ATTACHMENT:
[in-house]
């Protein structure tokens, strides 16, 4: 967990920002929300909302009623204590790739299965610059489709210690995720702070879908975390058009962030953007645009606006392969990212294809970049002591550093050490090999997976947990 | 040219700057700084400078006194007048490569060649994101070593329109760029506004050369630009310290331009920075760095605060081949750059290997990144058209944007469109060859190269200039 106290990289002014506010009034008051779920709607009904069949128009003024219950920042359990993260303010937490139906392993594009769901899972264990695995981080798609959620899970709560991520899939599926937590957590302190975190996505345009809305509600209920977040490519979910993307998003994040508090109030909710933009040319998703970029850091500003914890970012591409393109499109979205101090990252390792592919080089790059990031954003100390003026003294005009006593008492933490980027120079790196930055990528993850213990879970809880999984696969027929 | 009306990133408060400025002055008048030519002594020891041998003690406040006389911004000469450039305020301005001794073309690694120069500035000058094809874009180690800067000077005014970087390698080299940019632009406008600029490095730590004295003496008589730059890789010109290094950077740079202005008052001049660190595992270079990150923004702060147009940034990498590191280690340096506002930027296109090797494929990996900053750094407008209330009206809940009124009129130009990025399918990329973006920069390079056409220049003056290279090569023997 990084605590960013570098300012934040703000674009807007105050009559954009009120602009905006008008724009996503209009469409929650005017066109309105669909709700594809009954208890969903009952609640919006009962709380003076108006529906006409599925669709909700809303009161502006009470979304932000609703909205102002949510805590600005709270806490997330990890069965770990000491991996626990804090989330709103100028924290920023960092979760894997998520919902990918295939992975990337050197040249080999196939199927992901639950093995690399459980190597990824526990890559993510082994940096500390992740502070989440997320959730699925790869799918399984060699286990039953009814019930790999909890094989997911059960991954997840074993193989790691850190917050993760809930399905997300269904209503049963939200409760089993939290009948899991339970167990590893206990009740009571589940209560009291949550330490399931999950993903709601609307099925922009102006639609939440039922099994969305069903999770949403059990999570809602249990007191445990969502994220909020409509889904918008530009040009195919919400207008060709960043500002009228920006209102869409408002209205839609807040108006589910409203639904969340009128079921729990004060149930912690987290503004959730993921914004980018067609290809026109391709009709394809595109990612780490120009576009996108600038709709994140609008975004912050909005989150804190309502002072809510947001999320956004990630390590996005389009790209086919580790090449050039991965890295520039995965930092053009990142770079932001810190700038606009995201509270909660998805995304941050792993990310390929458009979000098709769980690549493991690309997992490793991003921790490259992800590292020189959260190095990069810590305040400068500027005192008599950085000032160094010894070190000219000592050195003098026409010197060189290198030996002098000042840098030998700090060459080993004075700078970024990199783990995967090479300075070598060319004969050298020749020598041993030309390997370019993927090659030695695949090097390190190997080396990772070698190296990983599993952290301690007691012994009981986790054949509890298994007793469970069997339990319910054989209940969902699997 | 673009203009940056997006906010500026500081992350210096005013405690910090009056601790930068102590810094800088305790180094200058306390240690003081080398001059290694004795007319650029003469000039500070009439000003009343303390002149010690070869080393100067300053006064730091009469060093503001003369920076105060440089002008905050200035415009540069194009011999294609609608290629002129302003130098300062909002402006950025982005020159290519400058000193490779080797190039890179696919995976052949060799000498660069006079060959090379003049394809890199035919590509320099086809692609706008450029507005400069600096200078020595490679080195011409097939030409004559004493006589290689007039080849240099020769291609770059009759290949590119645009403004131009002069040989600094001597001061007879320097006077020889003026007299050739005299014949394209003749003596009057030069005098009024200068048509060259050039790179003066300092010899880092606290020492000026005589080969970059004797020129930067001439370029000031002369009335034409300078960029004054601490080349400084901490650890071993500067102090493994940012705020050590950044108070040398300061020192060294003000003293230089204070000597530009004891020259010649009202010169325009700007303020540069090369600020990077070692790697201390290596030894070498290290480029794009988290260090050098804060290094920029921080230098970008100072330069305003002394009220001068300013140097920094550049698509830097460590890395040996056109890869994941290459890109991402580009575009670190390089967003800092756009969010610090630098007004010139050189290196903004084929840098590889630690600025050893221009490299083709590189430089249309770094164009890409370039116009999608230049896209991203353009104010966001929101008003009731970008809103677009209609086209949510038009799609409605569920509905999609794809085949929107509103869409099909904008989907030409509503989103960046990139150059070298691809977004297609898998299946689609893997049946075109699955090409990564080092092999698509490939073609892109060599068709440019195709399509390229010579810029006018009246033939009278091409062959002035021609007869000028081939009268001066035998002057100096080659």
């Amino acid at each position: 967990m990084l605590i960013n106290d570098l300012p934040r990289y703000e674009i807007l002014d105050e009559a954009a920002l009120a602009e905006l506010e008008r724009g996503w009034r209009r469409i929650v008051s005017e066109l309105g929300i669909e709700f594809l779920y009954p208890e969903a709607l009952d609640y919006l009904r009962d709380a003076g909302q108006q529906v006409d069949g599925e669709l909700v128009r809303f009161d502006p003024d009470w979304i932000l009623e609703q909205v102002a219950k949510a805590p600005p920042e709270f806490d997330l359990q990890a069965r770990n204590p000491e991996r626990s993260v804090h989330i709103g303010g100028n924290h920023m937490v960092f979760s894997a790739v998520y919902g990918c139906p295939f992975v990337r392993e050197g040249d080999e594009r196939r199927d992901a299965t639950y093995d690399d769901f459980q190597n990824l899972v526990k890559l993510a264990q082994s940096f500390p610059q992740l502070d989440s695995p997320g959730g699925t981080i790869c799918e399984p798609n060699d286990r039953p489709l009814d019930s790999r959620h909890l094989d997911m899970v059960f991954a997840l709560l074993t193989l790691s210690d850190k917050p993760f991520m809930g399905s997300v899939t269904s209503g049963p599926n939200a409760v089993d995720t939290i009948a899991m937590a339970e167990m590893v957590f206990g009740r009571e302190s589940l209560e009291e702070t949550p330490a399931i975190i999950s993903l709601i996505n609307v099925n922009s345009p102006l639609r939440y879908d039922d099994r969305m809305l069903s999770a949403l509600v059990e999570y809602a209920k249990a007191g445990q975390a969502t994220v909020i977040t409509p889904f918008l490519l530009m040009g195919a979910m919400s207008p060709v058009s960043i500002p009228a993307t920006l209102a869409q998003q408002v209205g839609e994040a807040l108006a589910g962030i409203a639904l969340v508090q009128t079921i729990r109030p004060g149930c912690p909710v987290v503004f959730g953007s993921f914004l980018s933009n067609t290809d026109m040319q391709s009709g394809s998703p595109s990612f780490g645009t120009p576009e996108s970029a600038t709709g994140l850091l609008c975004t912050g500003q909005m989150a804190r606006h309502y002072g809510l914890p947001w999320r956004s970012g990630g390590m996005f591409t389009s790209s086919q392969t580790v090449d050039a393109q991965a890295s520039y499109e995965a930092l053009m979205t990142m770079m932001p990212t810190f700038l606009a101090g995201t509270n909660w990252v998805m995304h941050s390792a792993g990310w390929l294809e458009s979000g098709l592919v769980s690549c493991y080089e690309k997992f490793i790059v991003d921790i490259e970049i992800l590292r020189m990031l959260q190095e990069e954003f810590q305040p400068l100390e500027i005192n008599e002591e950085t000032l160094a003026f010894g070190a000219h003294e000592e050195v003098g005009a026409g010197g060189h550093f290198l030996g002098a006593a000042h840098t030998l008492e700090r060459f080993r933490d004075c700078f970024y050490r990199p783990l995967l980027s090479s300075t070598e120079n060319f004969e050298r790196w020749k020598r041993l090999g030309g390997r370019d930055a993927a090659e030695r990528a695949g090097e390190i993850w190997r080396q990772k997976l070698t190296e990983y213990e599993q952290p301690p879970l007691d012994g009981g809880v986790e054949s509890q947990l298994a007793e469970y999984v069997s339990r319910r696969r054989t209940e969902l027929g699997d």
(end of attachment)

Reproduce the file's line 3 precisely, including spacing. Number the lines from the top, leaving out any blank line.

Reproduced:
């Amino acid at each position: 967990m990084l605590i960013n106290d570098l300012p934040r990289y703000e674009i807007l002014d105050e009559a954009a920002l009120a602009e905006l506010e008008r724009g996503w009034r209009r469409i929650v008051s005017e066109l309105g929300i669909e709700f594809l779920y009954p208890e969903a709607l009952d609640y919006l009904r009962d709380a003076g909302q108006q529906v006409d069949g599925e669709l909700v128009r809303f009161d502006p003024d009470w979304i932000l009623e609703q909205v102002a219950k949510a805590p600005p920042e709270f806490d997330l359990q990890a069965r770990n204590p000491e991996r626990s993260v804090h989330i709103g303010g100028n924290h920023m937490v960092f979760s894997a790739v998520y919902g990918c139906p295939f992975v990337r392993e050197g040249d080999e594009r196939r199927d992901a299965t639950y093995d690399d769901f459980q190597n990824l899972v526990k890559l993510a264990q082994s940096f500390p610059q992740l502070d989440s695995p997320g959730g699925t981080i790869c799918e399984p798609n060699d286990r039953p489709l009814d019930s790999r959620h909890l094989d997911m899970v059960f991954a997840l709560l074993t193989l790691s210690d850190k917050p993760f991520m809930g399905s997300v899939t269904s209503g049963p599926n939200a409760v089993d995720t939290i009948a899991m937590a339970e167990m590893v957590f206990g009740r009571e302190s589940l209560e009291e702070t949550p330490a399931i975190i999950s993903l709601i996505n609307v099925n922009s345009p102006l639609r939440y879908d039922d099994r969305m809305l069903s999770a949403l509600v059990e999570y809602a209920k249990a007191g445990q975390a969502t994220v909020i977040t409509p889904f918008l490519l530009m040009g195919a979910m919400s207008p060709v058009s960043i500002p009228a993307t920006l209102a869409q998003q408002v209205g839609e994040a807040l108006a589910g962030i409203a639904l969340v508090q009128t079921i729990r109030p004060g149930c912690p909710v987290v503004f959730g953007s993921f914004l980018s933009n067609t290809d026109m040319q391709s009709g394809s998703p595109s990612f780490g645009t120009p576009e996108s970029a600038t709709g994140l850091l609008c975004t912050g500003q909005m989150a804190r606006h309502y002072g809510l914890p947001w999320r956004s970012g990630g390590m996005f591409t389009s790209s086919q392969t580790v090449d050039a393109q991965a890295s520039y499109e995965a930092l053009m979205t990142m770079m932001p990212t810190f700038l606009a101090g995201t509270n909660w990252v998805m995304h941050s390792a792993g990310w390929l294809e458009s979000g098709l592919v769980s690549c493991y080089e690309k997992f490793i790059v991003d921790i490259e970049i992800l590292r020189m990031l959260q190095e990069e954003f810590q305040p400068l100390e500027i005192n008599e002591e950085t000032l160094a003026f010894g070190a000219h003294e000592e050195v003098g005009a026409g010197g060189h550093f290198l030996g002098a006593a000042h840098t030998l008492e700090r060459f080993r933490d004075c700078f970024y050490r990199p783990l995967l980027s090479s300075t070598e120079n060319f004969e050298r790196w020749k020598r041993l090999g030309g390997r370019d930055a993927a090659e030695r990528a695949g090097e390190i993850w190997r080396q990772k997976l070698t190296e990983y213990e599993q952290p301690p879970l007691d012994g009981g809880v986790e054949s509890q947990l298994a007793e469970y999984v069997s339990r319910r696969r054989t209940e969902l027929g699997d």